Finance minister Tito Mboweni’s “emergency” budget, to be presented on Wednesday, is the headline-grabbing event of the week. It’s supposed to map a way forward for how the state will help galvanise an economy bludgeoned by the effects of the lockdown since the end of March.
The economy is now groggily awakening from a necessary self-induced coma to prepare our health sector for the peak in the Covid-19 pandemic in a couple of months. The lockdown and now the crippling problem of lack of demand in the economy have economists pencilling in a double-digit GDP contraction this year. It is not unfathomable; we are in a crisis.
But as we wait for the tone of the country’s response to be set over the next two to three years in response to the devastation wreaked by the pandemic, we shouldn’t lose sight of the need to remain focused on reforms. We’ve heard much in recent years about this need for the country to take the politically difficult decisions that come with the sort of structural reforms that will breathe new confidence into the economy. That has become more pertinent today.
On structurally high unemployment, the state needs to reconsider much of its thinking of decades past, particularly with regards to creating jobs. It should play the role of enabler and not become a jobs centre in itself, as it has in recent years.
The consequences of this sort of thinking are reflected in the high public sector wage bill that the finance minister will more than likely highlight on Wednesday. It will weigh heavily on the options available once again, and it will serve to limit the length and breadth of the stimulus plans to galvanise the economy.
While it was initially believed that after the ravages of the 2008 global recession, the state had hired aggressively to offset job losses of more than 1-million people, the state in the end employed less than 200,000 additional people. What has triggered the rise in the public sector wage bill has been the rate of increase in remuneration rather than the actual number of jobs. Dealing with the rate of increases could potentially serve to save jobs in the long run while balancing the books. But the state has found it difficult over the years to manage wage negotiations because of the governing party’s alliance partner, Cosatu, whose stronghold now lies in the public sector.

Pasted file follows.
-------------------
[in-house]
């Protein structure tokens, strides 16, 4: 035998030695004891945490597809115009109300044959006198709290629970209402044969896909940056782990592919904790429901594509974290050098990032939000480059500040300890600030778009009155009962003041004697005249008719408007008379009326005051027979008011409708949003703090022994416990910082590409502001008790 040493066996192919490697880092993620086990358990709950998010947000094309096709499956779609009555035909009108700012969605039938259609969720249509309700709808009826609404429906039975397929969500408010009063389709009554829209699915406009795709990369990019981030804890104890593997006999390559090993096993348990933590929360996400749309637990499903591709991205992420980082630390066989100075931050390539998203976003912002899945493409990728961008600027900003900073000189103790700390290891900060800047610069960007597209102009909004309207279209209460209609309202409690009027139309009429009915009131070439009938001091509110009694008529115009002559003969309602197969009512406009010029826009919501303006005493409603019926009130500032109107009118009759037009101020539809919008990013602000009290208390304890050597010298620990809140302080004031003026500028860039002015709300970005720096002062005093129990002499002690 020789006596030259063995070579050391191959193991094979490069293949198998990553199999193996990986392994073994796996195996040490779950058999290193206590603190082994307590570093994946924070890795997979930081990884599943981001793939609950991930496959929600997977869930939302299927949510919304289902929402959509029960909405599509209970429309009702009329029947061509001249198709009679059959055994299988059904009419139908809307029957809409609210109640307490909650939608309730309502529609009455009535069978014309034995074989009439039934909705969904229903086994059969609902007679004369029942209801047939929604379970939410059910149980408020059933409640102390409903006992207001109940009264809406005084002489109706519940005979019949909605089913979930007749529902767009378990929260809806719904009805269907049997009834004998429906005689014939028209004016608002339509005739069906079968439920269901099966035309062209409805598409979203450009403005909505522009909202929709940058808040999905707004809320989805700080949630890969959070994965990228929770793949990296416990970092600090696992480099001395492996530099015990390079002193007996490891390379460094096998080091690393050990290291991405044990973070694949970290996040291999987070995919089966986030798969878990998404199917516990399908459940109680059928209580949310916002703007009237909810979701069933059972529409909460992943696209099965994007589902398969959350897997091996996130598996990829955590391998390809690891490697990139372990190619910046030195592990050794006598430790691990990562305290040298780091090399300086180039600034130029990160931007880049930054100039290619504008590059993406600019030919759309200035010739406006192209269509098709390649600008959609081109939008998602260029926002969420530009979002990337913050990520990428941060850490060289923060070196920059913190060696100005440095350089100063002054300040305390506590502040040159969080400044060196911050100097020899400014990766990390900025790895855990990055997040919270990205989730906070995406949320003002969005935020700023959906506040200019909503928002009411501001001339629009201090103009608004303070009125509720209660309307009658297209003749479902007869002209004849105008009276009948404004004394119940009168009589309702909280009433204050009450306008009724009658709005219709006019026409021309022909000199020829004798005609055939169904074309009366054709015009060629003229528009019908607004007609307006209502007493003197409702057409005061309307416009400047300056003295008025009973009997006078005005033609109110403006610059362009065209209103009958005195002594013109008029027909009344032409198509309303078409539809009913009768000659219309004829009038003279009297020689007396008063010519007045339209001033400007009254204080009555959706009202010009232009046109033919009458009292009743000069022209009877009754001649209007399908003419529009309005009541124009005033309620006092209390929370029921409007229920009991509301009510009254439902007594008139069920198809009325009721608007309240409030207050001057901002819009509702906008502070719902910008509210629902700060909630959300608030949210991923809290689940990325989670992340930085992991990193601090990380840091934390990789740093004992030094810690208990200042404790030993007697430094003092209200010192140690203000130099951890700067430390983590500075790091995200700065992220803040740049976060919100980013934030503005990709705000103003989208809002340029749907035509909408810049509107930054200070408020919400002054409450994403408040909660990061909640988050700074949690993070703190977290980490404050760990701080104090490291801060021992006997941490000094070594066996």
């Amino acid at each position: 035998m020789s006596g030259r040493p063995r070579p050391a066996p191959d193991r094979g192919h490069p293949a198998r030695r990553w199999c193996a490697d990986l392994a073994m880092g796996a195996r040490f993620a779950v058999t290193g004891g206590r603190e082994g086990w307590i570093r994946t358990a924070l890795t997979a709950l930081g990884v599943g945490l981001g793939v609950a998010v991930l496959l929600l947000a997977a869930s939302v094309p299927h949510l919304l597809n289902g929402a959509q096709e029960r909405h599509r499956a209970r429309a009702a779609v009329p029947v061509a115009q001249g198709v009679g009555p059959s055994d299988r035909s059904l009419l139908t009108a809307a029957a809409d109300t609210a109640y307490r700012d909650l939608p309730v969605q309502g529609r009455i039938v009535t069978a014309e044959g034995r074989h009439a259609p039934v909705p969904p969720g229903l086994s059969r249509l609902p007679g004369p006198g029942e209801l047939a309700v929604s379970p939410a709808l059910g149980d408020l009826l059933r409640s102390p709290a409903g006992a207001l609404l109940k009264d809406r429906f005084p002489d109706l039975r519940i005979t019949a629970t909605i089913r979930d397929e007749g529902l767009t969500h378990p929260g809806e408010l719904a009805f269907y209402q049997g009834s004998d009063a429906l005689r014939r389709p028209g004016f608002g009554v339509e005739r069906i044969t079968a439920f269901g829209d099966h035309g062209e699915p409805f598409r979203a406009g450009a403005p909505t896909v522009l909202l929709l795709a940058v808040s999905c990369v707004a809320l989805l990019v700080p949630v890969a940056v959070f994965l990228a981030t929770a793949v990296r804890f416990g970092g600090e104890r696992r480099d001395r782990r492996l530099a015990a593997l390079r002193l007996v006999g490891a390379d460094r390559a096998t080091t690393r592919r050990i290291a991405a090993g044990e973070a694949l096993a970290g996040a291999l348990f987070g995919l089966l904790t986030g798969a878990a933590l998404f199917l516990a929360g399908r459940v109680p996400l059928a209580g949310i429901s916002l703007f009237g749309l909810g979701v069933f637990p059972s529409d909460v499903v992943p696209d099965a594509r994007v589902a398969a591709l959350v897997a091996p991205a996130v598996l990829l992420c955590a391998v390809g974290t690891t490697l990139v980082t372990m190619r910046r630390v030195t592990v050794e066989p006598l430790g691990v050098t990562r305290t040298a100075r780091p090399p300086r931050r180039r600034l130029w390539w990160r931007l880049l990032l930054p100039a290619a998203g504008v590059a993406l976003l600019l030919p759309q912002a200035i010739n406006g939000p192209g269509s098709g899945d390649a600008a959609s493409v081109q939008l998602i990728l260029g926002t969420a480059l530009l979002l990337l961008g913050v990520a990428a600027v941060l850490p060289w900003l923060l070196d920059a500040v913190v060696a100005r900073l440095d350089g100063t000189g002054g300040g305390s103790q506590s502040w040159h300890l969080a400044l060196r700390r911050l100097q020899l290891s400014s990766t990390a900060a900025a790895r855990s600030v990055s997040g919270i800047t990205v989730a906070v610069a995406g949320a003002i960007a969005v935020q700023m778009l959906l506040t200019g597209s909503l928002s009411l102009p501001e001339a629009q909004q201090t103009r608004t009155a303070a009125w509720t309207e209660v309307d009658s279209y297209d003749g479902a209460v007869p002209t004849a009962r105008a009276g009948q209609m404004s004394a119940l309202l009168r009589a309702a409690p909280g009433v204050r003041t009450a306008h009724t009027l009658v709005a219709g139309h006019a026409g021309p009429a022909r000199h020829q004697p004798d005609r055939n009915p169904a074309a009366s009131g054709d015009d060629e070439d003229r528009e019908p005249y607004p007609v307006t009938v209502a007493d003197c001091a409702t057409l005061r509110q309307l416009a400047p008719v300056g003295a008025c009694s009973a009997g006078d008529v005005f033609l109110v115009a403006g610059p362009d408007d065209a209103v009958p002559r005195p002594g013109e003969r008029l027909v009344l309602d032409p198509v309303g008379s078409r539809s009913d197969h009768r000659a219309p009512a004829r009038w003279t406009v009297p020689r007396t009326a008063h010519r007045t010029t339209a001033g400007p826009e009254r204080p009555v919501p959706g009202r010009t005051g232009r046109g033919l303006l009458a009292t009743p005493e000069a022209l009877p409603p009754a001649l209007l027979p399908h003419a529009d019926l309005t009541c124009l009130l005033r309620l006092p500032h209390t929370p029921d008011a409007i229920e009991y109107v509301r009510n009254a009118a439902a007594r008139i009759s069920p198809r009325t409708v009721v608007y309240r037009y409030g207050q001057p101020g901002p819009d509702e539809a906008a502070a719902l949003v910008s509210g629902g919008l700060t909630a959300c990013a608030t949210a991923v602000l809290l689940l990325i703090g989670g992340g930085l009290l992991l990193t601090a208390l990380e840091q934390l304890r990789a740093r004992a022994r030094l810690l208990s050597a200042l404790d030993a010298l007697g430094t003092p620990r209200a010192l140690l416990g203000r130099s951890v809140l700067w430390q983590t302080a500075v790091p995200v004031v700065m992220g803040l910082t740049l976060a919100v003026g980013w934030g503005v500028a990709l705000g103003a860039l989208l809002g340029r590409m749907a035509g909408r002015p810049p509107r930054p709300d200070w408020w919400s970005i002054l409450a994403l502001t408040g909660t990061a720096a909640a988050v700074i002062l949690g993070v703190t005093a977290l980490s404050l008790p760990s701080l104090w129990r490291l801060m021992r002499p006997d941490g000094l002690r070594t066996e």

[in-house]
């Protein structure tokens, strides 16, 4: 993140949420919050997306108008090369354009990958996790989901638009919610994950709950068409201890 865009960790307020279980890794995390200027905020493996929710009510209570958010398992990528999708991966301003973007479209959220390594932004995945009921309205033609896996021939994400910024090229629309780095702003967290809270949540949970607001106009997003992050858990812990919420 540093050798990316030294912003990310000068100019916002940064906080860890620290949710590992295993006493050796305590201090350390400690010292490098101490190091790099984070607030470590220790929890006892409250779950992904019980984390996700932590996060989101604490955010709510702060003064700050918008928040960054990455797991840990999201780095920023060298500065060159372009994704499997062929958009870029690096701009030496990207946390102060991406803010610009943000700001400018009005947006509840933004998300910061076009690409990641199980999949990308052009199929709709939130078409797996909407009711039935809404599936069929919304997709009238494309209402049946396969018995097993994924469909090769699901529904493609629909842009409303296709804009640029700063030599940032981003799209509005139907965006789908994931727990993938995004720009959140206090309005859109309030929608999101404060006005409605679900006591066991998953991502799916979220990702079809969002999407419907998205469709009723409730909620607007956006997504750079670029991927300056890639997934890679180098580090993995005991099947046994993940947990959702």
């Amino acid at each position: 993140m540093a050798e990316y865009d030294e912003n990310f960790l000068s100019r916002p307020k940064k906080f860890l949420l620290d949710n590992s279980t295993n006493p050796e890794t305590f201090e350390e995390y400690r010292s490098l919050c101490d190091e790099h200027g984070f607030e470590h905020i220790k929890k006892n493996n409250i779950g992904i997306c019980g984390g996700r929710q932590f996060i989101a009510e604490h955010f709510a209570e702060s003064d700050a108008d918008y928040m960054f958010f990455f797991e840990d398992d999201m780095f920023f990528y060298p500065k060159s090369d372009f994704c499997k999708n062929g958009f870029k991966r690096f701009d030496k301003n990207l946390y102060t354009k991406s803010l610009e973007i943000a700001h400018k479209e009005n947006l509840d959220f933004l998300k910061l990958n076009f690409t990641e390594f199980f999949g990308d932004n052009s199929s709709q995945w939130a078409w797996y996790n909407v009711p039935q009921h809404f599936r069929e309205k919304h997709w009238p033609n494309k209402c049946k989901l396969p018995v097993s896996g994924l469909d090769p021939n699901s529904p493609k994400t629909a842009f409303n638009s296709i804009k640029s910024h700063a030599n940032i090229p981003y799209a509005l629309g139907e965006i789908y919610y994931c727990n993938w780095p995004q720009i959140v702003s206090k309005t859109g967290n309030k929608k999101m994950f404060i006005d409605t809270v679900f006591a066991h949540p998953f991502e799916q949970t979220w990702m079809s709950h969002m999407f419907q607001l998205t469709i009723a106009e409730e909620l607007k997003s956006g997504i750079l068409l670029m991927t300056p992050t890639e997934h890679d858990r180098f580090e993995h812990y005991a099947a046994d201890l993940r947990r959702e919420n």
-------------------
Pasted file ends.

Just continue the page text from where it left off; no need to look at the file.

If we continue down this path of reliance on the state to create jobs, we are likely to cement the country’s structural unemployment catastrophe. Alliance politics have proved and will continue to prove a hindrance to any fundamental shift in the dial when it comes to our record high unemployment levels. The National Development Plan sets out a goal of full employment by 2030. That means official unemployment falling to an unimaginable 6.5% and labour force participation rising from 54% to 65%. This sort of growth requires an average annual GDP growth rate of 5%.
Sitting in a Covid-19 world, these goals seem all the more fanciful than they were when the plan was launched with much fanfare as far back as 2011. But with or without the impact of the pandemic, the target of about 11-million net new jobs by the end of this decade was always unlikely without the sort of reforms we’ve long called for.
Employment is created as a result of rising demand for goods and services, and such an environment is fostered by confidence in policymaking, especially in areas affecting commerce. The role of actually creating employment opportunities should be left to businesses, both large and small.
The world of work is set to change in ways we don’t quite know yet. In our immediate future we are likely to see job losses in a similar manner to what we saw after the last global recession of 2008. What will come thereafter will be a new normal as businesses adapt to physical distancing and a work-at-home culture that the pandemic has unlocked. These changes are illustrated through Amazon’s good news that it plans to hire for about 3,000 new virtual customer service jobs in SA.
It was a welcome announcement for a country whose best-case scenario is the loss of a million jobs as a result of the pandemic. The jobs that one of the world’s most valuable companies will create will be made up of both permanent and “seasonal” full-time positions. And they are all remote jobs, symbolic of the changes to come in the world of work.
With the world moving in this direction, policymaking on labour will have to be disrupted. Tragically, our recent history has proved that the official policy on jobs has been more concentrated on keeping people in work than on building an environment conducive to the creation of jobs.
Mavuso is CEO of Business Leadership SA.
This column was first published in Business Day.
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